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Hi!!!!!!!  Finally!  It’s so great being here.  I’ve been thinking about you a lot.  The holidays have come and gone, it’s a new year (!), and I’ve done a little traveling.  Most importantly, the kitchen is finally back in working order.  I can get back to doing what I really love to do, cook, and share it with you. Now I’m sure a few of you were thinking that I just left you flat.  But you were with me at my family’s house for the holidays, and you were more than on my mind in Mexico.  I was there for the First Annual Food Blogger Camp, and it was a blast!  I learned so many things to make what I do here more enjoyable for you, and met a roomful of extremely talented people.  The little kid inside me is just squirming and bursting to say “Guess who I sat next to, you’ll never guess.  Go on guess!  Then I’m like, okay, be cool, just act cool.  Yeah…we all know that’s not me.  Seriously tho’, it was fun, and those other folks?  They were cool.  But enough about me, let’s get back to you!  I can’t wait to hear what you’ve been up to, and what you’ve cooked.  Come on, tell.

I wanted a recipe that tasted like you’d want a new year to taste.  I know it’s late, but still.  This dish is bright, in color and flavor, with a lovely depth and silky mouth feel.  It’s relatively healthy, but so satisfying that you’ll never notice that.  We have so much to do this year, let’s get started….

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…..has led to this.  My beloved  tiny kitchen flooded from a condo renovation upstairs gone wrong.  The floor buckled and has to be replaced, my appliances are visiting the living room, my sink is on hiatus, aaaaacck!  There are no worries, insurance will cover everything, life goes on, cooking will eventually resume.  Now you know the reason for my silence.  It’s been tough to be away from you, but I thought we might have some fun for the next few weeks while everything gets put to right.

Have a favorite recipe you’d like to share?  Send it to me!  Live in the Denver area?  I’ll come to you and take the photos while you cook and talk, and share your story and recipe here.  Come on, help me out!  It would be so great to have you here, and it would (insert dramatic music, watering eyes, and brave sniffles) help keep me occupied while contractors run amok and the cat hides.  Leave a comment with contact info or e-mail me at Clairec@aol.com.  No kidding, it’ll be fun!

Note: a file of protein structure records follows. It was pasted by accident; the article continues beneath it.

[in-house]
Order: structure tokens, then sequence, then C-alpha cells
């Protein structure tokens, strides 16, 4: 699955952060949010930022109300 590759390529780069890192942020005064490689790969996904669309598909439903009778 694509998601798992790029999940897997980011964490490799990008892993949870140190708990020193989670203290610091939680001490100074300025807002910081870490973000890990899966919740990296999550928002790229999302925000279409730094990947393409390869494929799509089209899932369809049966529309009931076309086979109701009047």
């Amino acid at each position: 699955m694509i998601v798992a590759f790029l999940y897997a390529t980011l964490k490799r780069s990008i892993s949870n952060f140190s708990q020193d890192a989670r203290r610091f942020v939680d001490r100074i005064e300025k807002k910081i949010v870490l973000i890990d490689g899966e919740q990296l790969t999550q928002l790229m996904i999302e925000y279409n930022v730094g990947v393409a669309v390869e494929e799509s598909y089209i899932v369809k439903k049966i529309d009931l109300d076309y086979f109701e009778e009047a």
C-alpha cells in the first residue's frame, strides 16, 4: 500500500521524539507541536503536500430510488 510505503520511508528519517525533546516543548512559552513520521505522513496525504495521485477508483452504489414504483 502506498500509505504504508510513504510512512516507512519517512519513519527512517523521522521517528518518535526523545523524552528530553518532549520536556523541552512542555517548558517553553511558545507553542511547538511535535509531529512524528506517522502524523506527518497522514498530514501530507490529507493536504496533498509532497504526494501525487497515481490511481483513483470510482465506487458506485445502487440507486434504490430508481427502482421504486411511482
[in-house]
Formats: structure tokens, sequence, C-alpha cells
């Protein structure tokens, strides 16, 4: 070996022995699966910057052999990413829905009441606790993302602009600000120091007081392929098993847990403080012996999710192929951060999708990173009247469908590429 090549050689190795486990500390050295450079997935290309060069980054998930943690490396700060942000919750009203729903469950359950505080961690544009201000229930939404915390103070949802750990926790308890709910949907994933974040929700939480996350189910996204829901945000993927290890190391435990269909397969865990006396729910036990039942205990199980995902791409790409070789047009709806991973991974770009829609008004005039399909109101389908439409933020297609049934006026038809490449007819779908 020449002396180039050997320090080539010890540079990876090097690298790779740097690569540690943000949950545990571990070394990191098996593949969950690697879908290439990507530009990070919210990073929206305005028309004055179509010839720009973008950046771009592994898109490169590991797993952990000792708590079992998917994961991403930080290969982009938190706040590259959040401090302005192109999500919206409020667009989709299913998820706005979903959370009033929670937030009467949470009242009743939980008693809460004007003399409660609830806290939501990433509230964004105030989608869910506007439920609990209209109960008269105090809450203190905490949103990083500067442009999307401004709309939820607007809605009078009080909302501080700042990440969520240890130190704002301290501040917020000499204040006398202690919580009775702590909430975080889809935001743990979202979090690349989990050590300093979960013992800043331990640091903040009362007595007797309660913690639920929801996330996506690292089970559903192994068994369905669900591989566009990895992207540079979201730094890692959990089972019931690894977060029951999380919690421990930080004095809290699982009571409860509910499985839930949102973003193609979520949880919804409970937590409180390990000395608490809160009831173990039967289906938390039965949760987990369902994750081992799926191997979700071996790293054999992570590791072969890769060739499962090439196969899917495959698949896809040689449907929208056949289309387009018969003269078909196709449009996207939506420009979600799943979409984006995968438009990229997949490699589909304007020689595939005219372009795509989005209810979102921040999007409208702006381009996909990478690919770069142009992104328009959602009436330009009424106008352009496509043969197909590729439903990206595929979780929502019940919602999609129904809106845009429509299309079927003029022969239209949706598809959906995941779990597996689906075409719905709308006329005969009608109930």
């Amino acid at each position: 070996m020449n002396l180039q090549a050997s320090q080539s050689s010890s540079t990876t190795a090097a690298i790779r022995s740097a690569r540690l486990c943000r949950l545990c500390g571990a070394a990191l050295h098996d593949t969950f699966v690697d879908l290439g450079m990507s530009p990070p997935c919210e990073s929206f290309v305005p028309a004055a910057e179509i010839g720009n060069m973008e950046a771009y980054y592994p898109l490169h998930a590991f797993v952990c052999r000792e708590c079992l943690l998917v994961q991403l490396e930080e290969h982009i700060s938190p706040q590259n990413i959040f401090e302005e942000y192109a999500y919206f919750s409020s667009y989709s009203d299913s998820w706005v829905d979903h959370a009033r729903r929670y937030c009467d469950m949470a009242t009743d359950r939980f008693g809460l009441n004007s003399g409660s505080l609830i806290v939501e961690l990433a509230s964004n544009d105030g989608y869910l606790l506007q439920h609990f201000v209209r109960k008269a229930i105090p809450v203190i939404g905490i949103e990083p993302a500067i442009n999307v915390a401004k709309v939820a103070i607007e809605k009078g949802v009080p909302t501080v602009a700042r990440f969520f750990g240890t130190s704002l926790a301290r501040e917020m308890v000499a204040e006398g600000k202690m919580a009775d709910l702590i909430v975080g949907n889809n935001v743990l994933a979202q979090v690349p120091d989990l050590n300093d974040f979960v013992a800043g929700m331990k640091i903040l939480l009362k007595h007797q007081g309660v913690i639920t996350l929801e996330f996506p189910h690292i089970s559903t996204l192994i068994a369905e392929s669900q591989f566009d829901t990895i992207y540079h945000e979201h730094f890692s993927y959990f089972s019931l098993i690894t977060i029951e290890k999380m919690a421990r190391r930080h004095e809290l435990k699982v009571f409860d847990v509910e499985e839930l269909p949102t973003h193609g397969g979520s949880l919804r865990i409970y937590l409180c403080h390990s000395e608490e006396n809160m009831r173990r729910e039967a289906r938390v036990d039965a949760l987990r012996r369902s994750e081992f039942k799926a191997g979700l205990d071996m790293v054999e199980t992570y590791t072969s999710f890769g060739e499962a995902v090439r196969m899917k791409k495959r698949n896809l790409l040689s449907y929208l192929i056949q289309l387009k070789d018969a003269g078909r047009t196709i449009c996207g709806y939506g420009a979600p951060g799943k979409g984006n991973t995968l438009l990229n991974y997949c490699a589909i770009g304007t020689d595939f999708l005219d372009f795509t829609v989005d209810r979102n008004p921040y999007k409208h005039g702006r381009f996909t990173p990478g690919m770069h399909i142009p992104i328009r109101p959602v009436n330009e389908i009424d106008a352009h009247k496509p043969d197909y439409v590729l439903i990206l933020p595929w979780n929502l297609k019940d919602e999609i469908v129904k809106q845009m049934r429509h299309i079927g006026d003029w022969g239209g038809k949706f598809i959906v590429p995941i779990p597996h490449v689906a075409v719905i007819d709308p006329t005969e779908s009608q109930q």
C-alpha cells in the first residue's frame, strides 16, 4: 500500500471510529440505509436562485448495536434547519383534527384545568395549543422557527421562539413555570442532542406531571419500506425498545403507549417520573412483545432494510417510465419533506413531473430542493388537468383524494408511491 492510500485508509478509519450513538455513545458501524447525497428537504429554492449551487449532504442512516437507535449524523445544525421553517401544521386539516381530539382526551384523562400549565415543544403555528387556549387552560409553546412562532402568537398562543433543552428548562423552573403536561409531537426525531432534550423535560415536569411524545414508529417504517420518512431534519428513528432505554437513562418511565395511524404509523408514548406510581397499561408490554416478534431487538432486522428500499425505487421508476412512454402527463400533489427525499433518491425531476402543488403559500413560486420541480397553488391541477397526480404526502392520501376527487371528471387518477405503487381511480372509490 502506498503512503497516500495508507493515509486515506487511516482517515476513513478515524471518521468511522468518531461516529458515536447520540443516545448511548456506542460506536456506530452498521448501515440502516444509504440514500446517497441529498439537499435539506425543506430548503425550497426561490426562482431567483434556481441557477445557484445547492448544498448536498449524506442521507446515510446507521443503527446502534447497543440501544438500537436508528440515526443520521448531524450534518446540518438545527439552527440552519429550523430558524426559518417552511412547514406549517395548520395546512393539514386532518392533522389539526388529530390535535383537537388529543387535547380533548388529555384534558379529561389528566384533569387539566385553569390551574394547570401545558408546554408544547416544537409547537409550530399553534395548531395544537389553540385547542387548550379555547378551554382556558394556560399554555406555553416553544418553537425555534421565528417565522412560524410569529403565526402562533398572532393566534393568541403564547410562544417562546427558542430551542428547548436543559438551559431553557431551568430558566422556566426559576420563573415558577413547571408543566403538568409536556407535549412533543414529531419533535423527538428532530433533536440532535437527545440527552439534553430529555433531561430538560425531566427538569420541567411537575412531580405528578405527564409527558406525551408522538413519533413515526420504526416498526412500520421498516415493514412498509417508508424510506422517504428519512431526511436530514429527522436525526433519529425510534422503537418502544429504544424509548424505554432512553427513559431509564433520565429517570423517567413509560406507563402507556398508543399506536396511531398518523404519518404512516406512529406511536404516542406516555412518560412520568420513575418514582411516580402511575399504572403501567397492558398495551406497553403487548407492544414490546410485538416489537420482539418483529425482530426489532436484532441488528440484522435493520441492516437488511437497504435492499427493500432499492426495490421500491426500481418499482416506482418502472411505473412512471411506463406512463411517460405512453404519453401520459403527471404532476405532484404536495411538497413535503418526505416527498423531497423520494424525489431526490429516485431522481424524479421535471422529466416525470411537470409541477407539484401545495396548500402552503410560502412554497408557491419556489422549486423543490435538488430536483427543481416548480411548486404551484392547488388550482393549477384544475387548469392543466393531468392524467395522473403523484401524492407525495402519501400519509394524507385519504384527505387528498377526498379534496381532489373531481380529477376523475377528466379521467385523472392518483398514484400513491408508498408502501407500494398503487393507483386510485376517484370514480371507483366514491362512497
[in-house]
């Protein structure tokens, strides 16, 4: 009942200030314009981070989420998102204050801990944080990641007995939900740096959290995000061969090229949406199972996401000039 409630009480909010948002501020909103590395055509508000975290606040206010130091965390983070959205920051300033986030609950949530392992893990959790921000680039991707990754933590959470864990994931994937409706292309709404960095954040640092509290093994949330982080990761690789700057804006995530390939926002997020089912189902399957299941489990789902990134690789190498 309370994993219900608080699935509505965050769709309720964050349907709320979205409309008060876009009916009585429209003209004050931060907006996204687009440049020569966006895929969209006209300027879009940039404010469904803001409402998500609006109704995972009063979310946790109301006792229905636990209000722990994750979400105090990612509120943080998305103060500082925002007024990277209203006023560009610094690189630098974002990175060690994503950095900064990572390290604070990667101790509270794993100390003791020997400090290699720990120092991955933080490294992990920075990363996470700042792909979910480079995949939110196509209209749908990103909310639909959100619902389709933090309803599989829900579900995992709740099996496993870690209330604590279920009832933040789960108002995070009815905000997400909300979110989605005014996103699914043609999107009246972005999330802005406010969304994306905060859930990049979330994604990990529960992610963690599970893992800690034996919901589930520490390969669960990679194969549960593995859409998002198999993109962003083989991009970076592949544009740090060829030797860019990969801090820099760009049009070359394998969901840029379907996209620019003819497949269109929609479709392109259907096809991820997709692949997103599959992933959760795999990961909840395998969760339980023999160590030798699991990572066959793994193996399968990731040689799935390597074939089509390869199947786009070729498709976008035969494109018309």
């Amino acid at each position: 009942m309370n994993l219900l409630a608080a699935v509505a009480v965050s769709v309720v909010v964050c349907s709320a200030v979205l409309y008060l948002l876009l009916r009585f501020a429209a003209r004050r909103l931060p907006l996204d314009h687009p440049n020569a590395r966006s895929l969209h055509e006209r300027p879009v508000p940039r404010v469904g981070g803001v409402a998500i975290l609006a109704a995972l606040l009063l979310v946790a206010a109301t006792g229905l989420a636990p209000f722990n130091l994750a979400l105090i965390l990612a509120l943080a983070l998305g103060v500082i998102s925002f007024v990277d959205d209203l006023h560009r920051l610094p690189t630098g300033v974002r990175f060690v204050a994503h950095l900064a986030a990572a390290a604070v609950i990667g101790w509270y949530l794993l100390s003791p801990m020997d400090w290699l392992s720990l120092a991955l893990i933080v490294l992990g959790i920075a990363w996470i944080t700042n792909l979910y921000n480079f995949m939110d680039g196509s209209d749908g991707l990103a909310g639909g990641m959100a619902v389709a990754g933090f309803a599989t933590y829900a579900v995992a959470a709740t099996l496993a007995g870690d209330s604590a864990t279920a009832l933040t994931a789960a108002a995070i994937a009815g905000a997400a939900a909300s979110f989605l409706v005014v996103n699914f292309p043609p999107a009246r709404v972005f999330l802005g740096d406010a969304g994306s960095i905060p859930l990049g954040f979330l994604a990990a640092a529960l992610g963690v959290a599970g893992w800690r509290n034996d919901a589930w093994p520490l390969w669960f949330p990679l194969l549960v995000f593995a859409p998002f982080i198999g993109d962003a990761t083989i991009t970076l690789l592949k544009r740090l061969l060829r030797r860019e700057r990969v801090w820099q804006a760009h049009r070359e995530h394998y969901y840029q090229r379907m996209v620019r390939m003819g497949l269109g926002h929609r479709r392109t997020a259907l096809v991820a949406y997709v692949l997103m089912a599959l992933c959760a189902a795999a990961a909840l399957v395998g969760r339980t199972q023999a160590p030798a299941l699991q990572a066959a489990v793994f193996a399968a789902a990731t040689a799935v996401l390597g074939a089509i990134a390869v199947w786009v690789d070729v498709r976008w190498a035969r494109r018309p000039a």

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How many holiday parties have you attended already?  It’s December 9th.  Thinking about it,  it’s just about half way through the time for all the festive drinks, nibbles, and potlucks.  If you’re anything like me, I’m already looking for things to save time, be super easy and stress free.  The things I put out for my  much-loved family and friends has to be good.  The food I bring to other’s homes has to get there intact, look great, and above all…taste good.  These stuffed and wrapped dates are pure simplicity, so much so that I feel a bit silly telling you about them ’cause I’m sure you know all about them.  And make them.  But, but, in case there’s one person who reads this and doesn’t know about them, I feel the need to share.  All of these are fast, fool-proof, and incredibly good.  The bacon wrapped version are so good that you see caterers serving them all year long at fancy parties.  They’ve been served as a passed hors d’oeuvre at both my parents 50th anniversary party and my sister’s wedding.  They were sent into the bridal party to keep us all from fainting from the caterer knowing they were a favorite of ours.  The pecan stuffed, powder sugared ones my southern grandmother made at the holidays.  I remember them on a milk glass lacy edged plate. Cream cheese and walnut?  Directly adapted from my childhood memories of mom spreading cream cheese on thick, moist date nut bread and being surprised that a small bite could fill your whole mouth with flavor and richness.  Marzipan stuffed ones.  Yep, marzipan.  For Prince Charming, as I know no other who loves marzipan more than him.  Try it out.  Bring them to the next party.  Pile them on small plates and set them around the room at your next gathering. Everyone will be happy.